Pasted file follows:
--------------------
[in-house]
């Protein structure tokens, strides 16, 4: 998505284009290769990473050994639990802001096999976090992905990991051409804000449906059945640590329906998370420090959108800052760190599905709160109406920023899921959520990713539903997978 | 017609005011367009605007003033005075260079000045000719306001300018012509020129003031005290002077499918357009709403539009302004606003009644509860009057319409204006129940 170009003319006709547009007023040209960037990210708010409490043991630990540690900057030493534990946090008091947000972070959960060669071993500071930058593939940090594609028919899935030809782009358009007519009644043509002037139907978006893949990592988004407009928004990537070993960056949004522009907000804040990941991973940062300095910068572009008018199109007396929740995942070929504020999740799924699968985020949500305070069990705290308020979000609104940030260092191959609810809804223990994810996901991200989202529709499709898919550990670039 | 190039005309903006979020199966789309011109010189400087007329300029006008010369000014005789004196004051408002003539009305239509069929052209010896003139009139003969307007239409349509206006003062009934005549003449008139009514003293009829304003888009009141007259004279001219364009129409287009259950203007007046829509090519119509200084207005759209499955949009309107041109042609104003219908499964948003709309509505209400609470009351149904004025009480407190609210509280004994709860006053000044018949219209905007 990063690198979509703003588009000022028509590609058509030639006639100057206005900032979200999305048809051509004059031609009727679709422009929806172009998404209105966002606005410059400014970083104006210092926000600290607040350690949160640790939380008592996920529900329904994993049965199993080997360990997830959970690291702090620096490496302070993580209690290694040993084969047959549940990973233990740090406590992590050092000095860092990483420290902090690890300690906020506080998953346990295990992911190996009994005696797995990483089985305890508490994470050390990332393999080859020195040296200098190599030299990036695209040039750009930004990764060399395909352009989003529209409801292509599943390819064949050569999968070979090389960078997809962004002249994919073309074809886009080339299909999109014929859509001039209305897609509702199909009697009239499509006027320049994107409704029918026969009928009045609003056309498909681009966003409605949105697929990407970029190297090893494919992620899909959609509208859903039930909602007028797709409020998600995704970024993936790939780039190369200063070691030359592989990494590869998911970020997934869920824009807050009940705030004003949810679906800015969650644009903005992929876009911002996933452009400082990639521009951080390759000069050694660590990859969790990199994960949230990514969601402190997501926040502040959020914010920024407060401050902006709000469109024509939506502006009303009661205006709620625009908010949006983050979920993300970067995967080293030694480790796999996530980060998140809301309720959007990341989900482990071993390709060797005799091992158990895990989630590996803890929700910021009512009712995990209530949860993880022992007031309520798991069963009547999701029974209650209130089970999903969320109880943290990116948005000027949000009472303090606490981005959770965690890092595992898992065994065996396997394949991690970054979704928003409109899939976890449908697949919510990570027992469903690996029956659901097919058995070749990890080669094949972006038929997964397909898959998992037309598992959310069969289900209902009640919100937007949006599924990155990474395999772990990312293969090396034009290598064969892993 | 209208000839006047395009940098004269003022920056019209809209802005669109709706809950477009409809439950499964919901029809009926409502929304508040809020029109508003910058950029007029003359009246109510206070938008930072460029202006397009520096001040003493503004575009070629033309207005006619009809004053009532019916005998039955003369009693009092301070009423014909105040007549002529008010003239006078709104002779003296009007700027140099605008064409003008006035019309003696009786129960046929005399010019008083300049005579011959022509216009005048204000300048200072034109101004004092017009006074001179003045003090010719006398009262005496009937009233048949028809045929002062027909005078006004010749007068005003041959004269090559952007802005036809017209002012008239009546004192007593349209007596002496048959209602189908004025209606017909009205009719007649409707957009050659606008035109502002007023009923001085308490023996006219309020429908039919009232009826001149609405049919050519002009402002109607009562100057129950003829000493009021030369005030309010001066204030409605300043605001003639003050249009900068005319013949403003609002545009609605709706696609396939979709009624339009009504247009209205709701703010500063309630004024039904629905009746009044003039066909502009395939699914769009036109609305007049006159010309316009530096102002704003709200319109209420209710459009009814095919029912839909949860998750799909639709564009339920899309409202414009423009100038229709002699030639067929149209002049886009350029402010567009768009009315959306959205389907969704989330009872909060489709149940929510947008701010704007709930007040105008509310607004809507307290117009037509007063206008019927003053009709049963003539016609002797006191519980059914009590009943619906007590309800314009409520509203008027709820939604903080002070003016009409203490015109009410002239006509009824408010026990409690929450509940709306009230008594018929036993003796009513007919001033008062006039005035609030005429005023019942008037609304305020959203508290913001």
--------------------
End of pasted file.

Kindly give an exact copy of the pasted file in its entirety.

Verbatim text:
[in-house]
């Protein structure tokens, strides 16, 4: 998505284009290769990473050994639990802001096999976090992905990991051409804000449906059945640590329906998370420090959108800052760190599905709160109406920023899921959520990713539903997978 | 017609005011367009605007003033005075260079000045000719306001300018012509020129003031005290002077499918357009709403539009302004606003009644509860009057319409204006129940 170009003319006709547009007023040209960037990210708010409490043991630990540690900057030493534990946090008091947000972070959960060669071993500071930058593939940090594609028919899935030809782009358009007519009644043509002037139907978006893949990592988004407009928004990537070993960056949004522009907000804040990941991973940062300095910068572009008018199109007396929740995942070929504020999740799924699968985020949500305070069990705290308020979000609104940030260092191959609810809804223990994810996901991200989202529709499709898919550990670039 | 190039005309903006979020199966789309011109010189400087007329300029006008010369000014005789004196004051408002003539009305239509069929052209010896003139009139003969307007239409349509206006003062009934005549003449008139009514003293009829304003888009009141007259004279001219364009129409287009259950203007007046829509090519119509200084207005759209499955949009309107041109042609104003219908499964948003709309509505209400609470009351149904004025009480407190609210509280004994709860006053000044018949219209905007 990063690198979509703003588009000022028509590609058509030639006639100057206005900032979200999305048809051509004059031609009727679709422009929806172009998404209105966002606005410059400014970083104006210092926000600290607040350690949160640790939380008592996920529900329904994993049965199993080997360990997830959970690291702090620096490496302070993580209690290694040993084969047959549940990973233990740090406590992590050092000095860092990483420290902090690890300690906020506080998953346990295990992911190996009994005696797995990483089985305890508490994470050390990332393999080859020195040296200098190599030299990036695209040039750009930004990764060399395909352009989003529209409801292509599943390819064949050569999968070979090389960078997809962004002249994919073309074809886009080339299909999109014929859509001039209305897609509702199909009697009239499509006027320049994107409704029918026969009928009045609003056309498909681009966003409605949105697929990407970029190297090893494919992620899909959609509208859903039930909602007028797709409020998600995704970024993936790939780039190369200063070691030359592989990494590869998911970020997934869920824009807050009940705030004003949810679906800015969650644009903005992929876009911002996933452009400082990639521009951080390759000069050694660590990859969790990199994960949230990514969601402190997501926040502040959020914010920024407060401050902006709000469109024509939506502006009303009661205006709620625009908010949006983050979920993300970067995967080293030694480790796999996530980060998140809301309720959007990341989900482990071993390709060797005799091992158990895990989630590996803890929700910021009512009712995990209530949860993880022992007031309520798991069963009547999701029974209650209130089970999903969320109880943290990116948005000027949000009472303090606490981005959770965690890092595992898992065994065996396997394949991690970054979704928003409109899939976890449908697949919510990570027992469903690996029956659901097919058995070749990890080669094949972006038929997964397909898959998992037309598992959310069969289900209902009640919100937007949006599924990155990474395999772990990312293969090396034009290598064969892993 | 209208000839006047395009940098004269003022920056019209809209802005669109709706809950477009409809439950499964919901029809009926409502929304508040809020029109508003910058950029007029003359009246109510206070938008930072460029202006397009520096001040003493503004575009070629033309207005006619009809004053009532019916005998039955003369009693009092301070009423014909105040007549002529008010003239006078709104002779003296009007700027140099605008064409003008006035019309003696009786129960046929005399010019008083300049005579011959022509216009005048204000300048200072034109101004004092017009006074001179003045003090010719006398009262005496009937009233048949028809045929002062027909005078006004010749007068005003041959004269090559952007802005036809017209002012008239009546004192007593349209007596002496048959209602189908004025209606017909009205009719007649409707957009050659606008035109502002007023009923001085308490023996006219309020429908039919009232009826001149609405049919050519002009402002109607009562100057129950003829000493009021030369005030309010001066204030409605300043605001003639003050249009900068005319013949403003609002545009609605709706696609396939979709009624339009009504247009209205709701703010500063309630004024039904629905009746009044003039066909502009395939699914769009036109609305007049006159010309316009530096102002704003709200319109209420209710459009009814095919029912839909949860998750799909639709564009339920899309409202414009423009100038229709002699030639067929149209002049886009350029402010567009768009009315959306959205389907969704989330009872909060489709149940929510947008701010704007709930007040105008509310607004809507307290117009037509007063206008019927003053009709049963003539016609002797006191519980059914009590009943619906007590309800314009409520509203008027709820939604903080002070003016009409203490015109009410002239006509009824408010026990409690929450509940709306009230008594018929036993003796009513007919001033008062006039005035609030005429005023019942008037609304305020959203508290913001």